Energy and Environment in American History, 1750-2005:
Peter A. Shulman
MIT’s Program in History, Anthropology, and STS
Office Hours: Tuesdays, 2-4 or by appointment, in E51-296d
This course uses the prism of energy to examine the history of the United States from the colonial period to the present. We will consider how energy has affected, and is affected by, American society, culture, science and technology, politics, diplomacy, and the environment.
Major questions to keep in mind throughout the course include: how has increasing energy use has transformed American social life, the economy, and politics? What are the relationships between energy consumption and environmental change? What are the relationships between scientific discoveries, technological innovation, and social change? How did the United States grew to be the larger consumer of energy in the history of the world?
Class meets twice a week, Mondays and Wednesdays, from 2:30 until 4:00 PM in room 1-150. Monday sessions will usually consist of lectures and Wednesdays of class discussion of the week’s readings. (Exceptions to this schedule for holidays are noted in the syllabus below).
Students will write weekly, two-page response papers on the readings in advance of the week’s discussion session (and to be handed in at the end of that discussion). This assignment is intended to facilitate critical thinking about the readings and your reactions will serve as prompts for our class discussions. NOTE: response papers are not due on the days your other, longer essays are due. In addition, you may drop the lowest graded response from your final grade calculation. See the attached “Guide to Writing Weekly Response Papers” for a more detailed description of how to approach them.
Students have two options for longer writing assignments. Everyone will write a 5-8 page mid-term essay, due in class on Monday, October 30, which will address themes raised in the first half of the course. Details on this paper assignment will be given in the beginning of October.
Writing option one involves a second 5-8 page final essay, due in class on Wednesday, December 6, plus a final exam during the exam period.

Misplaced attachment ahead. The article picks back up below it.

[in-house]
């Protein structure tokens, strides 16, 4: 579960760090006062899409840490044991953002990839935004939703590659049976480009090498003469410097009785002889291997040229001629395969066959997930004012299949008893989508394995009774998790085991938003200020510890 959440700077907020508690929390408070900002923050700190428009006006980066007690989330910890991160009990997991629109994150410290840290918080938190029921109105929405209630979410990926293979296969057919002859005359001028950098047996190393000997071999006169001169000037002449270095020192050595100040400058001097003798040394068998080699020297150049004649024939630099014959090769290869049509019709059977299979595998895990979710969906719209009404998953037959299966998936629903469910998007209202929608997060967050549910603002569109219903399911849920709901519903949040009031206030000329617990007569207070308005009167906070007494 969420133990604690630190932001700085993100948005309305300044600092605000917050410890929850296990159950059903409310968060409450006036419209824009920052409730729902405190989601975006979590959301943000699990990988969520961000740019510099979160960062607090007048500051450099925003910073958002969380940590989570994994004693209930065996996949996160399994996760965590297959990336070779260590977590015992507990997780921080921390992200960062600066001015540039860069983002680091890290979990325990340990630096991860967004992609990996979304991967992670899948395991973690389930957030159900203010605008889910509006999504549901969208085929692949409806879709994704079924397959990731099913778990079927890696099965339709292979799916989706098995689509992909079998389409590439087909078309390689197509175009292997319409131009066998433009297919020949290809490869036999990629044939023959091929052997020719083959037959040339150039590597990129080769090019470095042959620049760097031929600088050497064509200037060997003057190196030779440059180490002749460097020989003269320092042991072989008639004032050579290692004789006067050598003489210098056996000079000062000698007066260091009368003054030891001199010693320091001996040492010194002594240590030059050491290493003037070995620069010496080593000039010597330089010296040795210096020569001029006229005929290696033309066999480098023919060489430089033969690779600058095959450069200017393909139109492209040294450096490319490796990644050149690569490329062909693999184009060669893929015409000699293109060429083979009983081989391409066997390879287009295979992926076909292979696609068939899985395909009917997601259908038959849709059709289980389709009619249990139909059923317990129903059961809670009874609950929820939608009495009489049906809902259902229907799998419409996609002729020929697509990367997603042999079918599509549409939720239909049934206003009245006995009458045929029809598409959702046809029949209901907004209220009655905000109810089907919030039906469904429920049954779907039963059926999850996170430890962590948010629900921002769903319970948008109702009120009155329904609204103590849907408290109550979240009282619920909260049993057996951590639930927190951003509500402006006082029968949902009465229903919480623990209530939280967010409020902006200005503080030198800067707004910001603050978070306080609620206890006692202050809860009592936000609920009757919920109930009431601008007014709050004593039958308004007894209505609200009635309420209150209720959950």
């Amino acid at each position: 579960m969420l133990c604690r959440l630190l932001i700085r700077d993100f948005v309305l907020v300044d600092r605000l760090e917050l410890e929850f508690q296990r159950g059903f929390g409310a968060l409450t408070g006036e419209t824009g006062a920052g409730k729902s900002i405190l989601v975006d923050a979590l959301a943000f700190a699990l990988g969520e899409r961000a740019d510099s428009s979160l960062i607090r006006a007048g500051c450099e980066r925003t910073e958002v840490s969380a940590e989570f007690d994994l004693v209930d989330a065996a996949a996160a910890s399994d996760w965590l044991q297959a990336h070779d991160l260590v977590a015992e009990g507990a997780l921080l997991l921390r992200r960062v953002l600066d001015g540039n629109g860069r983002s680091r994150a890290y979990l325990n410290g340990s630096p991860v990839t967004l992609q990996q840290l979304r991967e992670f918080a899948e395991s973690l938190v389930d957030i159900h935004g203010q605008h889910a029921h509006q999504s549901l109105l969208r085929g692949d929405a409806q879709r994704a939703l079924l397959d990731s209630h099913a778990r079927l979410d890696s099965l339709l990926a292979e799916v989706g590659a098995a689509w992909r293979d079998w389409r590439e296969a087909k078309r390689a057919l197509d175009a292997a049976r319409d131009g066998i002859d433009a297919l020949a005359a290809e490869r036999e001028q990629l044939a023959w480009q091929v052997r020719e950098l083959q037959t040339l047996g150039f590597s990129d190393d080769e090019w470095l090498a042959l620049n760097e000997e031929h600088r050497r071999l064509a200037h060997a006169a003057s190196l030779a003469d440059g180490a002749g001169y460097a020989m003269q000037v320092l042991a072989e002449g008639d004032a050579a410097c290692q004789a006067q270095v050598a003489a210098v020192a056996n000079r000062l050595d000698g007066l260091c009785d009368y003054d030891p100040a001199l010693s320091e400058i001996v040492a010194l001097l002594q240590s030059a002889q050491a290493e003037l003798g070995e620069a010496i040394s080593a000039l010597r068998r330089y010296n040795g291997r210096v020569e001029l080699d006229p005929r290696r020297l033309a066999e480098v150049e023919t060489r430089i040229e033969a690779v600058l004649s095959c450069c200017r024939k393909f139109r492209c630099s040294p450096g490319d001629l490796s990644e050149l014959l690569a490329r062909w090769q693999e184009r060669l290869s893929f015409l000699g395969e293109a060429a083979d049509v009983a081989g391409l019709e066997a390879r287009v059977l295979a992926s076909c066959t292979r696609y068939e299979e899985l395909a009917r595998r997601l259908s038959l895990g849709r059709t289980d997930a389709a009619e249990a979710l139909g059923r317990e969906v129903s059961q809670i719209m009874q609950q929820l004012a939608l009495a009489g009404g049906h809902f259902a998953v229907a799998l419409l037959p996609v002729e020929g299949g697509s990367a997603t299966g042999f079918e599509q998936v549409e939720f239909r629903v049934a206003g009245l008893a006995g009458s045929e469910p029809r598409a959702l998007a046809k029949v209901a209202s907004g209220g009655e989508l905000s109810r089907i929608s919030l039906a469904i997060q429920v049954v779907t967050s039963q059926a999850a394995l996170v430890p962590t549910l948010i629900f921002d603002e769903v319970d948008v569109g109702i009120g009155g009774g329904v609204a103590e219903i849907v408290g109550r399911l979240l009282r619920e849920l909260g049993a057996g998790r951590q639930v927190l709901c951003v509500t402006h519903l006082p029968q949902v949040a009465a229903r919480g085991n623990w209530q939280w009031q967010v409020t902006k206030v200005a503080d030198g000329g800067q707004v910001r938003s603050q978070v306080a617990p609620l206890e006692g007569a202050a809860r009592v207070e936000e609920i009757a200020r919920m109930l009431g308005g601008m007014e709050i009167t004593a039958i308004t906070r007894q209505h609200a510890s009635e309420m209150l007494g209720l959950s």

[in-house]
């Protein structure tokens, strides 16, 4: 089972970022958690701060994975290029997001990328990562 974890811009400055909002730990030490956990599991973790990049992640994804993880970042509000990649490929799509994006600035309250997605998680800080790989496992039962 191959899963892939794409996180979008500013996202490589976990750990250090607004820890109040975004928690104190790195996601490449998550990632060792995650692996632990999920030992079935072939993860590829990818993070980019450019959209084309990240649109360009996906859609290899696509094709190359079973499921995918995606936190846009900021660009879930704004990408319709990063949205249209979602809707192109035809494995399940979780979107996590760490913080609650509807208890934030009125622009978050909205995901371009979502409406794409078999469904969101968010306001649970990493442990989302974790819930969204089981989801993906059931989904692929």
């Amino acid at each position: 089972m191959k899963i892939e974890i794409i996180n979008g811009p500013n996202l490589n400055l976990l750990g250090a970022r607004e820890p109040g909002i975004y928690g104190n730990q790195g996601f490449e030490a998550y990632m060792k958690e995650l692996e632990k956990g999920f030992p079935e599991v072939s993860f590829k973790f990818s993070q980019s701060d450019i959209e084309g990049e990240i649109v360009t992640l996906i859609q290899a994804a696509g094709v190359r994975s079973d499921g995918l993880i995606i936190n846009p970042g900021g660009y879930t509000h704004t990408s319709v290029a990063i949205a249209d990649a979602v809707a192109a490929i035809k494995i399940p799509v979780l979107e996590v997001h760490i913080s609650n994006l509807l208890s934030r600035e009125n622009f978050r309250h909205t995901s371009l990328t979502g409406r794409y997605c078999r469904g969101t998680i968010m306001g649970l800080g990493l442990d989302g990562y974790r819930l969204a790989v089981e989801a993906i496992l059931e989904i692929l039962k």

Writing option two recognizes that not everyone likes to take final exams. If you choose this option, you will instead write a single, 15-20 page research paper, due in class on Wednesday, December 13. If you choose this option, YOU MUST LET ME KNOW by Monday, October 16 so we can discuss your topic and research strategy.
Grades will be determined as follows: 15% response papers; 20% class participation; 20% mid-term essay; 45% final evaluation (for writing option one, this means 20% second paper and 25% final exam; for writing option two, 45% for the 15-20 page final research paper.
Required readings are listed in the syllabus below. Required books are available at the COOP or on reserve at Dewey Library in E53. Also, see attached “Guide for Purchasing Books On-Line” for advice on tracking down less expensive copies of books. Other readings—essays, books sections, and other materials, are available on our Stellar course site:
• Books at the COOP and on course reserve at Dewey Library:
Richard White, The Organic Machine: The Remaking of the Columbia River. New York: Hill and Wang, 1995.
Elliott Gorn, Mother Jones: The Most Dangerous Woman in America. New York: Hill and Wang, 2002.
Adam Rome, The Bulldozer in the Countryside: Suburban Sprawl and the Rise of American Environmentalism. Cambridge: Cambridge University Press, 2001.
Daniel Horowitz, Jimmy Carter and the Energy Crisis of the 1970s. Boston: Bedford/St. Martin’s, 2004.
Lawrence Badash, Scientists and the Development of Nuclear Weapons: From Fission to the Limited Test Ban Treaty, 1939-1963. Humanities Press International, Inc., 1995.
Spencer Weart, The Discovery of Global Warming. Cambridge: Harvard University Press, 2004.
• Readings marked [S] on syllabus below available on the course’s Stellar site.
Topics & Readings:
• Wed., Sept. 6 – Introduction: Energy and Society
• Mon., Sept. 11 – Energy in Early America: Fields, Fire, Wind, and Water
• Wed., Sept. 13 – Discussion
• Mon., Sept. 18 – Industrial Revolution I: Coal and the Transformation of America
• Wed., Sept. 20 – Discussion
<NO CLASS Monday, September 25 for Student Holiday>
• Wed., Sept. 27 – Inventing Energy: Thermodynamics in the 19th Century
<NO CLASS Monday, October 2 for Yom Kippur>
• Wed., Oct. 4 – Discussion
<NO CLASS Monday, October 9 for Columbus Day>
• Wed., Oct. 11 – Combined Lecture and Discussion: Industrial Revolution II: Miners, Strikes, and Labor
• Mon., Oct. 16 – Electrification I: Building the Network
• Wed., Oct. 18 – Discussion
• Mon., Oct. 23 – Electrification II: Energy, Gender, and the Home
• Wed., Oct. 25 – Discussion
• Mon., Oct. 30 – The Industrialization of Agriculture
• Wed., Nov. 1 – Discussion
• Mon., Nov. 6 – The Century of Oil
• Wed., Nov. 8 – Discussion
• Mon., Nov. 13 – Automobiles, Suburbanization, and American Demography in the Twentieth Century
• Wed., Nov. 15 – Discussion
• Mon., Nov. 20 – Nuclear Power and Nuclear Weapons
• Wed., Nov. 22 – Discussion
• Mon., Nov. 27 – Limits to Growth and the Energy Crisis of the 1970s
• Wed., Nov. 29 – Discussion
• Mon., Dec. 4 – Global Warming
• Wed., Dec. 6 – Discussion
• Mon., Dec. 11 – The World Ahead
• Wed., Dec. 13 – Discussion